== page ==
Spencer Dinwiddie is back in L.A. Friday, back with his family, back with his foundation, in so many ways.
via Nets Daily
Last season we learned “The dude is different.” He spoke his mind and before the “stick to sports” debate got rolling, he made he clear which side he was on. Now Spencer Dinwiddie wants something else. He wants to contribute to a brotherhood on the court, while instilling a family atmosphere off of it.
The Brooklyn Net established the Dinwiddie Family Foundation in the summer of 2017 – family being the key word.
“It’s something that I’ve wanted to do for a long time,” he said in this Netsdaily exclusive. “But when I felt like I had some career stability – remember we talked about being able to think a little bit more, and your mind kind of wandering a little bit more, especially in the summer– that was kind of the first step of that. It was just something where I really wanted to help kids and further work that my family’s always done.”
His mother, Dr. Stephanie Dinwiddie, has a Ph.D in education, and Dinwiddie’s great uncle started a small scholarship program within the church Dinwiddie worshiped at as a kid. He calls his family the biggest influence on his life.
Philanthropy had been firmly established within Dinwiddie family values, which the 6’6” University of Colorado alum has embraced. Dinwiddie’s goal is to continue this, with the help of his NBA platform.
“My great uncle’s program was very small. It would be like if you’ve got a certain GPA or whatever, you’d get 500 dollars towards books,” Dinwiddie remembered. “Obviously it’s not much but at the same time it wasn’t like we’re in a position to do much. Now in the position I’m in I feel like I’m able to provide a full scholarship through GAP coverages. I already have a figure in mind that I’m going to donate myself and support ‘x’ amount of kids. Hopefully with other donations through the auction system we could add other kids and what have you. I’m really excited about it.”
The foundation’s first effort is simple, but it has a subtle aspect. He, his teammates and his friends in the NBA —his brotherhood— are contributing game-worn gear and alternate game basketballs for auctions that will provide seed money for the scholarships.
These charitable donations are comicourtesy of Allen Crabbe, Caris LeVert, Sean Kilpatrick, DeMarre Carroll, Isaiah Whitehead, Doug McDermott, Joe Harris, D.J. Augustin and Rondae Hollis-Jefferson, with presumably many more to come.
This being the inaugural year of his foundation, Dinwiddie’s unsure of exactly how many kids he’ll be able to assist along the way. But the goal is get 8, Dinwiddie’s (lucky) number on the Brooklyn roster, and possibly as many as 25 kids a year “if it goes crazy.”
“So you’re looking at every year somewhere between 32 to 100 kids that you’re supporting,” said Dinwiddie, assuming a starting point of between 8 and 25. “It’s, by definition, GAP coverage, but it turns into a full scholarship essentially after a kid applies for financial aid or FAFSA or whatever it is. Whatever else is left, we cover everything else. It becomes a full scholarship and if they continue to do well and meet the GPA requirements, it renews year over year for their 4 undergraduate years.”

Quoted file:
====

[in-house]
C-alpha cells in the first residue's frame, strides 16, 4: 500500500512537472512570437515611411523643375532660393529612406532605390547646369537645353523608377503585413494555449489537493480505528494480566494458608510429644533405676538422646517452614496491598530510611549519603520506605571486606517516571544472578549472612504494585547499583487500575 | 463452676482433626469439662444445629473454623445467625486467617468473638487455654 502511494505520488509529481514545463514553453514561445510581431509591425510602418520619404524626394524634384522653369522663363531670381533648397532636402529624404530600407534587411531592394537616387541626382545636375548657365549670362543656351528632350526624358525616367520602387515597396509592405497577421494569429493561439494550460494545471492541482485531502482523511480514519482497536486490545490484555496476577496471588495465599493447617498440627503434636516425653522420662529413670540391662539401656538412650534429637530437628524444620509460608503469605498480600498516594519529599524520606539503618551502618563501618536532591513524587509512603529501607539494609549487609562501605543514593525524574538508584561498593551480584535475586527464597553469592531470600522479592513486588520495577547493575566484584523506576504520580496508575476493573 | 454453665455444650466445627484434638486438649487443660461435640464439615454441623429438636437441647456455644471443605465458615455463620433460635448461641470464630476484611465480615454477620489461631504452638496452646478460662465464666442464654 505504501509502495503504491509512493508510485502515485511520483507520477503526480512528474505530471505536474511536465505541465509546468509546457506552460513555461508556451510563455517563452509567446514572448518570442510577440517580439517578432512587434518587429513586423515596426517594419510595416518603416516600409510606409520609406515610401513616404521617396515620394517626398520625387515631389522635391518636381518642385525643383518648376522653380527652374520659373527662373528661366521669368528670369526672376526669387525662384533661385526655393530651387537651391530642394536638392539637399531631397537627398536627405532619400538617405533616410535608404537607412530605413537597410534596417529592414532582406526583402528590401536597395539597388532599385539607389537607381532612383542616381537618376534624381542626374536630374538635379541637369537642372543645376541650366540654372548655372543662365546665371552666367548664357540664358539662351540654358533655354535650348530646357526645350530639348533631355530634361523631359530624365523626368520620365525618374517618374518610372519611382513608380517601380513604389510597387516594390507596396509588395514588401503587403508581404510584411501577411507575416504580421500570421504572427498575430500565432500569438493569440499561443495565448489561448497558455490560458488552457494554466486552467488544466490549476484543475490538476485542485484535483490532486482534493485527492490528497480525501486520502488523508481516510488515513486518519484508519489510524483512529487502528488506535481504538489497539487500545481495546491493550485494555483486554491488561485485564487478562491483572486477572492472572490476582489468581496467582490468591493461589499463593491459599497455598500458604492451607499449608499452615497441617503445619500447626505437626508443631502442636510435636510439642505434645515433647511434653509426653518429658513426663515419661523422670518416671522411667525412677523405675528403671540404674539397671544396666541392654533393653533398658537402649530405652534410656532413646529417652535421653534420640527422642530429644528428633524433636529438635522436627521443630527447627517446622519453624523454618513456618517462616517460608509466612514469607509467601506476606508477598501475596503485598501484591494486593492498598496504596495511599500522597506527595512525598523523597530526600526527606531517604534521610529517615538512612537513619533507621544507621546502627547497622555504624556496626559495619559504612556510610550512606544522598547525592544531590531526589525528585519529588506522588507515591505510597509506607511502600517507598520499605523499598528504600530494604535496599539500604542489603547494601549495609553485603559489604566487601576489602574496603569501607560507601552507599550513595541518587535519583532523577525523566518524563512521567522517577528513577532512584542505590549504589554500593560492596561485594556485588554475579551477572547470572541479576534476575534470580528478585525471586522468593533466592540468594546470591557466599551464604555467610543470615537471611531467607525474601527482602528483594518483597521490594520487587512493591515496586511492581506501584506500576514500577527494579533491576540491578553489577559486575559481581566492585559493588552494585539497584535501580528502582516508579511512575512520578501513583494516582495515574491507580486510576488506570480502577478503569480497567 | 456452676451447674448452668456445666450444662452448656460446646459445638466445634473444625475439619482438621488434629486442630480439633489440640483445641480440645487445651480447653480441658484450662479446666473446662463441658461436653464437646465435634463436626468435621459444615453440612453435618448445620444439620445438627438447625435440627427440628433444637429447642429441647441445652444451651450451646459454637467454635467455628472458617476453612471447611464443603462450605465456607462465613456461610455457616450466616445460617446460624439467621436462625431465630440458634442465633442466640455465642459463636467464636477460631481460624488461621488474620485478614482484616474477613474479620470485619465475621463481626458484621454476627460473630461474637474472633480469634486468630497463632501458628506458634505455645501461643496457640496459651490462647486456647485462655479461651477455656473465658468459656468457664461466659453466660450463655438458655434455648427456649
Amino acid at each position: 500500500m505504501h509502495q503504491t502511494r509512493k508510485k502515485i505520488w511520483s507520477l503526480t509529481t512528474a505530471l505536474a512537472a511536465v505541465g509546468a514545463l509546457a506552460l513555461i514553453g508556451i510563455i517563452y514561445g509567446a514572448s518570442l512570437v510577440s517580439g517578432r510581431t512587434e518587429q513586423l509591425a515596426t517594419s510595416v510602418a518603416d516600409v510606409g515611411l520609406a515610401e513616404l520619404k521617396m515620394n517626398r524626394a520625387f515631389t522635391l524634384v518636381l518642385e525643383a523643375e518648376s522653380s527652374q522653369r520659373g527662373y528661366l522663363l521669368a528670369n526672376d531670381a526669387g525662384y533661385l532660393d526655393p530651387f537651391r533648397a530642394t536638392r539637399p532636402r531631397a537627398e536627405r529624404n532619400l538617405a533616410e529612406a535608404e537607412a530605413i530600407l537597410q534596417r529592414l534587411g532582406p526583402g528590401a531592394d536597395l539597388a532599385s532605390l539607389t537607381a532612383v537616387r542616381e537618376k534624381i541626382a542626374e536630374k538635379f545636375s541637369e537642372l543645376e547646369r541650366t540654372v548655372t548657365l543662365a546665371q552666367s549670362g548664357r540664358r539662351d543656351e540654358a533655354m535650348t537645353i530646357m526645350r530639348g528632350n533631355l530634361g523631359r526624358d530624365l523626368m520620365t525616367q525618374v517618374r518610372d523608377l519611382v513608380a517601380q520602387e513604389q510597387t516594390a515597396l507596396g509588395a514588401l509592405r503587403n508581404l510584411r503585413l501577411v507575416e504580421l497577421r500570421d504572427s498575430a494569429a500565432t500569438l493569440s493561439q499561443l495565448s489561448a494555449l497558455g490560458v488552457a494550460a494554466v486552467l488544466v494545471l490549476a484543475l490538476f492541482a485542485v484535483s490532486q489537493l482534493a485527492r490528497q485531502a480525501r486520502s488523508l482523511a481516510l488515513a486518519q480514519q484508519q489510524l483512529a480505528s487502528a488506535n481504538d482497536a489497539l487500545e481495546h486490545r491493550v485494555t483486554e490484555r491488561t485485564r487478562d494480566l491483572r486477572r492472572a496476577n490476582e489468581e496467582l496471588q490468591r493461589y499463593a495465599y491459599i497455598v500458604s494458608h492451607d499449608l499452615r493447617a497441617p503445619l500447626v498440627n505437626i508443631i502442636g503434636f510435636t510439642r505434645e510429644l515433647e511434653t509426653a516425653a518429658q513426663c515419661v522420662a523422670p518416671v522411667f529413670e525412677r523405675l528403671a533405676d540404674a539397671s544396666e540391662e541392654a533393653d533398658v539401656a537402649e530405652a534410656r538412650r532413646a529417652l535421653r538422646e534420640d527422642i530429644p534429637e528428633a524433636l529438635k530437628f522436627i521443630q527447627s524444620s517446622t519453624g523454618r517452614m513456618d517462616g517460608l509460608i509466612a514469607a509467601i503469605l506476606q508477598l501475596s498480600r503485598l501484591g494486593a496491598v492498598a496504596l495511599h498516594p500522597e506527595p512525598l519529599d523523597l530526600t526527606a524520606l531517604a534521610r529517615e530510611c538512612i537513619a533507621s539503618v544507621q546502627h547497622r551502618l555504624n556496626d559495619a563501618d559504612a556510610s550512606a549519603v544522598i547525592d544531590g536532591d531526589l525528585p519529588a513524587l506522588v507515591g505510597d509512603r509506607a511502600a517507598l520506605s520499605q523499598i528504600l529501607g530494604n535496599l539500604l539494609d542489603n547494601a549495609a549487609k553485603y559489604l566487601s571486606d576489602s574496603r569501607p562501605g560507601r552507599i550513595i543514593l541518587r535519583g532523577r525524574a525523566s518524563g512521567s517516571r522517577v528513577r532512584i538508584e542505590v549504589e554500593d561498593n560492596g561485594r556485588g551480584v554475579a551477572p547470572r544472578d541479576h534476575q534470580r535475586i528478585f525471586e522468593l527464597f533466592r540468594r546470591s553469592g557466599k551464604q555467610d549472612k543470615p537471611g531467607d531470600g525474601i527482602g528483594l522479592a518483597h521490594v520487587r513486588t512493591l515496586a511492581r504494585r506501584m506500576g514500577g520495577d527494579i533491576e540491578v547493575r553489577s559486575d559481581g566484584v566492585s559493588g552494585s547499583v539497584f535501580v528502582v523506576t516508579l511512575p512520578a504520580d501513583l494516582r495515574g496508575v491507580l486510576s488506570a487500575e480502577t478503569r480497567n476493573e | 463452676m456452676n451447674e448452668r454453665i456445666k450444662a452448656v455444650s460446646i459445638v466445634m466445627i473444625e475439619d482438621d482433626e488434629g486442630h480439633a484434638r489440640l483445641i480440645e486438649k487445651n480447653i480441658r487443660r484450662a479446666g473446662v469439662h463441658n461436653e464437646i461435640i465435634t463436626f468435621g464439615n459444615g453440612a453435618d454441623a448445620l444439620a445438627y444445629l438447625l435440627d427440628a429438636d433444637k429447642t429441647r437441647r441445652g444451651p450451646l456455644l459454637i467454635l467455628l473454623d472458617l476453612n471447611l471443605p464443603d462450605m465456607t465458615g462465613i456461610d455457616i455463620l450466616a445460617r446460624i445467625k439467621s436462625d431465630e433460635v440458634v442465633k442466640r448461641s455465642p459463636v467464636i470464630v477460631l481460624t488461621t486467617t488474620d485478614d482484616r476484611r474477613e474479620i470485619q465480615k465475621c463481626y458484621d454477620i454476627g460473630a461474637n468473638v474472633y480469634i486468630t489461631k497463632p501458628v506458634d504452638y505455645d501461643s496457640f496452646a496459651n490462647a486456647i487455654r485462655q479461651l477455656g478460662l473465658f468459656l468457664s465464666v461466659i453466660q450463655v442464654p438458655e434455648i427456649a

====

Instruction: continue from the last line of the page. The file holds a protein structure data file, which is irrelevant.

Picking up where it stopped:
Needless to say, Dinwiddie didn’t come here without a plan. It’s how he approaches the game of basketball on a nightly basis. But this is also personal to him so he cares more.
Dinwiddie’s witnessed people in his life go through hard times. Now, he’s lending a voice (and a hand) to the cause as his career begins to take off. This will help him keep them in mind. Always.
“For me it’s part of a product of the way I was raised,” he said. “Basketball’s afforded me a lot of opportunities. When I grew up I had two parents in the household but I also had a lot of friends in situations when I was growing up … I kind of wanted to help them.
“Just knowing where I came from and what I’ve become,” he continued. “I just really want to see everyone succeed. Just the tenor of the world right now, especially our country in terms of divisiveness. It’s sad to see how stark the difference is in life – how certain kids and certain demographics really have certain things that others don’t. Being in the NBA you get to see every demographic underneath billionaire.
“Even that you get to kind of see a little bit because of owners and what have you,” he powered on, dropping more gems. “You get to see all these different scopes of life from what started to where we are now and even what’s still above you. You’re like ‘how can I help as many people as possible? And that’s not always going to be with money obviously but if you could afford them an education…”
If you follow Dinwiddie on Twitter or Instagram, his charitable efforts reveal themselves. And for the 24-year-old, this is an early start. He’s still not guaranteed a minimum NBA salary this season … or next. His career may take off, but he also remembers how it almost didn’t, first after he blew out his knee his junior year in Colorado, then after the Detroit Pistons and Chicago Bulls gave up on him, exiling him to the D-League.
But in his mind, it’s time, and as he said on our podcast, “Ain’t Hard To Tell,” if it’s in your heart to do something, then do it.
“You don’t forget the friends that you had when you were young and playing in the park and all this other stuff,” added Dinwiddie. “You’ve seen things – it’s part of who you are. Then you see your own transition and you’re like ‘Man, he was better than me when I was 10, but he got into whatever it was.’ So think about those guys, it’s kind of what makes you passionate about the foundation.”
To follow and help support the Dinwiddie Family Foundation, it’s on Twitter, on Instagram and on Facebook. On Dinwiddie’s Instagram bio, he has a link to The Dinwiddie auction, which you can find here.
Dinwiddie sees the game as a brotherhood, an extension of the family, and you don’t forget your family.